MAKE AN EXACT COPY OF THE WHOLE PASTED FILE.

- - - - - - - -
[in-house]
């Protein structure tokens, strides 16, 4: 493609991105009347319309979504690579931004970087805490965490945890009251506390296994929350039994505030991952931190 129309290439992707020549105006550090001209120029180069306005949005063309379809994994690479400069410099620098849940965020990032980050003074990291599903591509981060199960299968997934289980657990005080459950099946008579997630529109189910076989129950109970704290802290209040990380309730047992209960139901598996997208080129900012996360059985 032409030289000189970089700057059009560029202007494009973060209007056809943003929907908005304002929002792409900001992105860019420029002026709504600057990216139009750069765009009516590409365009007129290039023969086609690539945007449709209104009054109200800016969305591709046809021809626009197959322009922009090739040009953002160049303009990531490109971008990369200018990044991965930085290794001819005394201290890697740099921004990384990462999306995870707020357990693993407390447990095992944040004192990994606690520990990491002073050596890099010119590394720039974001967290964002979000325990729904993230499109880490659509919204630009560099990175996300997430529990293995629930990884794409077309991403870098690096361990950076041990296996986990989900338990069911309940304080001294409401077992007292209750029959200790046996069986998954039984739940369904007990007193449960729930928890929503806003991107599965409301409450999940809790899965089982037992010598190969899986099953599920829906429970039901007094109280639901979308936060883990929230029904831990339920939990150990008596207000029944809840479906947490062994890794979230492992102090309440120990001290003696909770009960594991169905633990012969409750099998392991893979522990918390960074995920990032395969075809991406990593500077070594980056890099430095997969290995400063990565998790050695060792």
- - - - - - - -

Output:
[in-house]
């Protein structure tokens, strides 16, 4: 493609991105009347319309979504690579931004970087805490965490945890009251506390296994929350039994505030991952931190 129309290439992707020549105006550090001209120029180069306005949005063309379809994994690479400069410099620098849940965020990032980050003074990291599903591509981060199960299968997934289980657990005080459950099946008579997630529109189910076989129950109970704290802290209040990380309730047992209960139901598996997208080129900012996360059985 032409030289000189970089700057059009560029202007494009973060209007056809943003929907908005304002929002792409900001992105860019420029002026709504600057990216139009750069765009009516590409365009007129290039023969086609690539945007449709209104009054109200800016969305591709046809021809626009197959322009922009090739040009953002160049303009990531490109971008990369200018990044991965930085290794001819005394201290890697740099921004990384990462999306995870707020357990693993407390447990095992944040004192990994606690520990990491002073050596890099010119590394720039974001967290964002979000325990729904993230499109880490659509919204630009560099990175996300997430529990293995629930990884794409077309991403870098690096361990950076041990296996986990989900338990069911309940304080001294409401077992007292209750029959200790046996069986998954039984739940369904007990007193449960729930928890929503806003991107599965409301409450999940809790899965089982037992010598190969899986099953599920829906429970039901007094109280639901979308936060883990929230029904831990339920939990150990008596207000029944809840479906947490062994890794979230492992102090309440120990001290003696909770009960594991169905633990012969409750099998392991893979522990918390960074995920990032395969075809991406990593500077070594980056890099430095997969290995400063990565998790050695060792």